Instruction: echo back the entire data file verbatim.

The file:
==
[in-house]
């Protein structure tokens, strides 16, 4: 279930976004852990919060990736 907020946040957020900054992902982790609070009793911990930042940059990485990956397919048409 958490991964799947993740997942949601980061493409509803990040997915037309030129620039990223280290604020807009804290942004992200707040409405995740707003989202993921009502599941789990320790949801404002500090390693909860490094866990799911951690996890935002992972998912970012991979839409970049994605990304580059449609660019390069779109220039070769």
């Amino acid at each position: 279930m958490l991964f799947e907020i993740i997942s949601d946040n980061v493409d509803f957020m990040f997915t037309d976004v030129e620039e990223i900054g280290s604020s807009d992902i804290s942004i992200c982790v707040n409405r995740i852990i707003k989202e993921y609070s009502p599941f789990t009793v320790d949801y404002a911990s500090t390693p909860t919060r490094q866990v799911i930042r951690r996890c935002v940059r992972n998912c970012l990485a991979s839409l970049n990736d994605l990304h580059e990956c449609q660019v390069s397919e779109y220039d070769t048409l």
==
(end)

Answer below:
[in-house]
């Protein structure tokens, strides 16, 4: 279930976004852990919060990736 907020946040957020900054992902982790609070009793911990930042940059990485990956397919048409 958490991964799947993740997942949601980061493409509803990040997915037309030129620039990223280290604020807009804290942004992200707040409405995740707003989202993921009502599941789990320790949801404002500090390693909860490094866990799911951690996890935002992972998912970012991979839409970049994605990304580059449609660019390069779109220039070769």
């Amino acid at each position: 279930m958490l991964f799947e907020i993740i997942s949601d946040n980061v493409d509803f957020m990040f997915t037309d976004v030129e620039e990223i900054g280290s604020s807009d992902i804290s942004i992200c982790v707040n409405r995740i852990i707003k989202e993921y609070s009502p599941f789990t009793v320790d949801y404002a911990s500090t390693p909860t919060r490094q866990v799911i930042r951690r996890c935002v940059r992972n998912c970012l990485a991979s839409l970049n990736d994605l990304h580059e990956c449609q660019v390069s397919e779109y220039d070769t048409l």